5 Garden Myths People Still Believe them to be True

Five garden myths people still believe them to be true
If you are a gardener, you must have come across a plethora of myths and may have believed in a number of them. If this is the case, then you will find yourself facing the truths in this article—because we are going to talk about certain gardening myths.

Everything about these myths is unproven, of course, and, therefore, should be discouraged. While searching online you will come across several myths, but we have shortlisted a couple of them which are completely baseless, to begin with.

Five garden myths people still believe them to be true

So, without further ado, let us debunk five garden myths that people still believe them to be true:

1. Spraying or plucking dandelions keep them out

Well, it is true that plucking dandelions does the job, but only for a short time because dandelions find their way back—there are so many blowing around that you cannot possibly control their reach.

The best way to prevent their growth is by maintaining a bushy lawn so that the dandelion seeds find it difficult to grow.

If you need some incentive to let dandelions grow in your garden, then consider a fact that they were a very healthy source of food for many centuries.

2. Watering plants in the afternoon cause leaves to burn

The myth is that if you water your plants during the daytime, then the water droplets on the leaves will create some kind of lens effect resulting in your leaves getting burnt due to focussed sunlight.

The myth has been categorically rejected in a 2010 study conducted by a team of physicists based in Budapest. With the help of clinical tests and computer modeling, it was able to show that the myth needs to be debunked quite immediately.

Well, one more myth down the drain!

3. When they wilt, they need water

It is a commonly held belief that wilting is an indication that leaves require moisture and hence it is time to water them. Well, this is not necessarily true.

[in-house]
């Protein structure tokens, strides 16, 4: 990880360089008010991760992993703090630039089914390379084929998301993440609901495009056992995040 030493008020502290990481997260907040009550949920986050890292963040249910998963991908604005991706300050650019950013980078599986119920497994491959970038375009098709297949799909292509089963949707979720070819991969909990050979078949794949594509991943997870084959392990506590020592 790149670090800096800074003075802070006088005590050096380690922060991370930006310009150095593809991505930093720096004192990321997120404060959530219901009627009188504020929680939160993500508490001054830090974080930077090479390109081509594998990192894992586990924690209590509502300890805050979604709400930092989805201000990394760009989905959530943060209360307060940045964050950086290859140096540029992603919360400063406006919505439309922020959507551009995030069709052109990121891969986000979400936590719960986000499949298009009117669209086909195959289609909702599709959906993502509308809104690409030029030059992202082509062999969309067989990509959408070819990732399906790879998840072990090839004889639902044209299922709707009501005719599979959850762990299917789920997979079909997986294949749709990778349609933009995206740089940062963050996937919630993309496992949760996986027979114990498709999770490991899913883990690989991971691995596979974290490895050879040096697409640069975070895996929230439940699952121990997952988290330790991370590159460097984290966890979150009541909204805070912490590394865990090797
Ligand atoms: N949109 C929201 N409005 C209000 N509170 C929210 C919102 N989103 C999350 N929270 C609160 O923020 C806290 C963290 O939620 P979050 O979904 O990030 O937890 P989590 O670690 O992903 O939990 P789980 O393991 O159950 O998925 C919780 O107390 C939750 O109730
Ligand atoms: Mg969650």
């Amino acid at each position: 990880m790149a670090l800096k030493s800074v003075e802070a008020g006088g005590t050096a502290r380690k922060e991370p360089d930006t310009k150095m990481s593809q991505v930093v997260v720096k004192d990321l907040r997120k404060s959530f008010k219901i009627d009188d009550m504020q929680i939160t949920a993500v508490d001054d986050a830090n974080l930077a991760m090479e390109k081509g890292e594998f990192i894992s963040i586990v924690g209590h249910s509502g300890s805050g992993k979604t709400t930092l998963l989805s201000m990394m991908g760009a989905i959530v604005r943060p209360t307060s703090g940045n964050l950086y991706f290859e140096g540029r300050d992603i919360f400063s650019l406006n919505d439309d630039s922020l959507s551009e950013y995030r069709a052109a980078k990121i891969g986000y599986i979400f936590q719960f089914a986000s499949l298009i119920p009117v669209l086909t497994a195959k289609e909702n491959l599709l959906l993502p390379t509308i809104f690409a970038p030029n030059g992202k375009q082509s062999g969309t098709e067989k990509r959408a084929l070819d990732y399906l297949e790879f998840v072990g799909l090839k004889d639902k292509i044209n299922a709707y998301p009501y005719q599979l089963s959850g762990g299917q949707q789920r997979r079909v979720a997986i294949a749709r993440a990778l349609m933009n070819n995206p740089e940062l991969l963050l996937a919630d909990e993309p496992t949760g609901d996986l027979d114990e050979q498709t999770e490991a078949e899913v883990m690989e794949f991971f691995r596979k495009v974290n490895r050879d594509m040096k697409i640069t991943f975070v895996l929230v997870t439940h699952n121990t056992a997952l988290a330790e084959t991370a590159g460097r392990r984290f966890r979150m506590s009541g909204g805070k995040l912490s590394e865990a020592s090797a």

Anything that harms plant roots can result in wilting. There could be many reasons for wilting such as too much watering, too less watering, and whatnot. Wilting is also caused by a few plant diseases and pests that reduce the hydration of the plant.

If you really want to know why the plants are wilting, you will have to check on the moisture of the soil, and not make baseless assumptions.

4. Drought-resistant plants can do without water

Well, just because they can survive without water for longer periods does not mean that they do not require water at all. If these plants do not get enough water during the planting as well as the first season of development, then they will wither away. Shocking?

During the subsequent seasons, these plants require less amount of water, but they do need it anyway. They will not be able to utilize their strong water retention capacity if there is no water to store in the first place!

5. Do not water after sunset

It is a myth, a really common one, but trust us, you can water the plants after sunset—and there are advantages. One such advantage is that there is no evaporation since there is no sunshine.

There is, however, a major demerit and that is some plants do not like the idea of cold and wet foliage.